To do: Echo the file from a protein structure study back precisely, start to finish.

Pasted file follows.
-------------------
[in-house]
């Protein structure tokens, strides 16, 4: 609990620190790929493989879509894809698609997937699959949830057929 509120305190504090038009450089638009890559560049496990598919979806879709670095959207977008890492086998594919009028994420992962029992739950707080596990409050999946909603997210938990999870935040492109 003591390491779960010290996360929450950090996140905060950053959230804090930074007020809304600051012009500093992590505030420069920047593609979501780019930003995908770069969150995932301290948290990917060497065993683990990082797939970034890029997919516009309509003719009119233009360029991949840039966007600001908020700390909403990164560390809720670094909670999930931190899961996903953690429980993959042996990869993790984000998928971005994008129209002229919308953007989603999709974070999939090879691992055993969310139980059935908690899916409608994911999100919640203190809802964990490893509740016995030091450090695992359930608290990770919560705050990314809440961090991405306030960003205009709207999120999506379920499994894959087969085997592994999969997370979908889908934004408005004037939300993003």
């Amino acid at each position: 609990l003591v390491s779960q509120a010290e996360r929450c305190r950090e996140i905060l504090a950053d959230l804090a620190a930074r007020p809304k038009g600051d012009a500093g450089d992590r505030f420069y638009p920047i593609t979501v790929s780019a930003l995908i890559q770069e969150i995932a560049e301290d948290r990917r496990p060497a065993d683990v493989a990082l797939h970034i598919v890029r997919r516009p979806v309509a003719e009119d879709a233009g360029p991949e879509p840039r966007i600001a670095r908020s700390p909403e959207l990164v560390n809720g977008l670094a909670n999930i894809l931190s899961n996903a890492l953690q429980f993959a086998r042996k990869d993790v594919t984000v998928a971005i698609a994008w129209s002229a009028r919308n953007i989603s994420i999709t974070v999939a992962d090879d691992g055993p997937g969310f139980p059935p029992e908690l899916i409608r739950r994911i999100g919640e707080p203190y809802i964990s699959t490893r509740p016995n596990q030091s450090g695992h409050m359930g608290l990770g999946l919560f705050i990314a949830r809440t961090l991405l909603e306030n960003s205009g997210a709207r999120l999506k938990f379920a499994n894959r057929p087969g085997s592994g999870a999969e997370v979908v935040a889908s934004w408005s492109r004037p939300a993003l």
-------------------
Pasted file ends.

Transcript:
[in-house]
């Protein structure tokens, strides 16, 4: 609990620190790929493989879509894809698609997937699959949830057929 509120305190504090038009450089638009890559560049496990598919979806879709670095959207977008890492086998594919009028994420992962029992739950707080596990409050999946909603997210938990999870935040492109 003591390491779960010290996360929450950090996140905060950053959230804090930074007020809304600051012009500093992590505030420069920047593609979501780019930003995908770069969150995932301290948290990917060497065993683990990082797939970034890029997919516009309509003719009119233009360029991949840039966007600001908020700390909403990164560390809720670094909670999930931190899961996903953690429980993959042996990869993790984000998928971005994008129209002229919308953007989603999709974070999939090879691992055993969310139980059935908690899916409608994911999100919640203190809802964990490893509740016995030091450090695992359930608290990770919560705050990314809440961090991405306030960003205009709207999120999506379920499994894959087969085997592994999969997370979908889908934004408005004037939300993003």
């Amino acid at each position: 609990l003591v390491s779960q509120a010290e996360r929450c305190r950090e996140i905060l504090a950053d959230l804090a620190a930074r007020p809304k038009g600051d012009a500093g450089d992590r505030f420069y638009p920047i593609t979501v790929s780019a930003l995908i890559q770069e969150i995932a560049e301290d948290r990917r496990p060497a065993d683990v493989a990082l797939h970034i598919v890029r997919r516009p979806v309509a003719e009119d879709a233009g360029p991949e879509p840039r966007i600001a670095r908020s700390p909403e959207l990164v560390n809720g977008l670094a909670n999930i894809l931190s899961n996903a890492l953690q429980f993959a086998r042996k990869d993790v594919t984000v998928a971005i698609a994008w129209s002229a009028r919308n953007i989603s994420i999709t974070v999939a992962d090879d691992g055993p997937g969310f139980p059935p029992e908690l899916i409608r739950r994911i999100g919640e707080p203190y809802i964990s699959t490893r509740p016995n596990q030091s450090g695992h409050m359930g608290l990770g999946l919560f705050i990314a949830r809440t961090l991405l909603e306030n960003s205009g997210a709207r999120l999506k938990f379920a499994n894959r057929p087969g085997s592994g999870a999969e997370v979908v935040a889908s934004w408005s492109r004037p939300a993003l």